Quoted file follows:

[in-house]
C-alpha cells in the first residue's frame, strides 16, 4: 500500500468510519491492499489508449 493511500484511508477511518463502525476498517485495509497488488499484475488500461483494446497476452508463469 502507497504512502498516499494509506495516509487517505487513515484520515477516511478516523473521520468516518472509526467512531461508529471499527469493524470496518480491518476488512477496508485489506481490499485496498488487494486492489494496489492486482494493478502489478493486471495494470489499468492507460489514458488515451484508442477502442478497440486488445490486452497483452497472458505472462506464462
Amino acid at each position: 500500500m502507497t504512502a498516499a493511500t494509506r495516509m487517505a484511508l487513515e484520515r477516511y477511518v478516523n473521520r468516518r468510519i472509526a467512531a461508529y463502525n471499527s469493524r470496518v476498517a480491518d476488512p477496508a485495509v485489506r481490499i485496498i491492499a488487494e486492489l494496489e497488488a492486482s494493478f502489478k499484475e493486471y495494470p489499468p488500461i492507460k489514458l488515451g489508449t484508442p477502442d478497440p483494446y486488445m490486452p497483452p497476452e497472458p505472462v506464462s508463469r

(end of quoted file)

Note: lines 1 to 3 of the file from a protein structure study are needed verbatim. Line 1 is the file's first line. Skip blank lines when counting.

[in-house]
C-alpha cells in the first residue's frame, strides 16, 4: 500500500468510519491492499489508449 493511500484511508477511518463502525476498517485495509497488488499484475488500461483494446497476452508463469 502507497504512502498516499494509506495516509487517505487513515484520515477516511478516523473521520468516518472509526467512531461508529471499527469493524470496518480491518476488512477496508485489506481490499485496498488487494486492489494496489492486482494493478502489478493486471495494470489499468492507460489514458488515451484508442477502442478497440486488445490486452497483452497472458505472462506464462
Amino acid at each position: 500500500m502507497t504512502a498516499a493511500t494509506r495516509m487517505a484511508l487513515e484520515r477516511y477511518v478516523n473521520r468516518r468510519i472509526a467512531a461508529y463502525n471499527s469493524r470496518v476498517a480491518d476488512p477496508a485495509v485489506r481490499i485496498i491492499a488487494e486492489l494496489e497488488a492486482s494493478f502489478k499484475e493486471y495494470p489499468p488500461i492507460k489514458l488515451g489508449t484508442p477502442d478497440p483494446y486488445m490486452p497483452p497476452e497472458p505472462v506464462s508463469r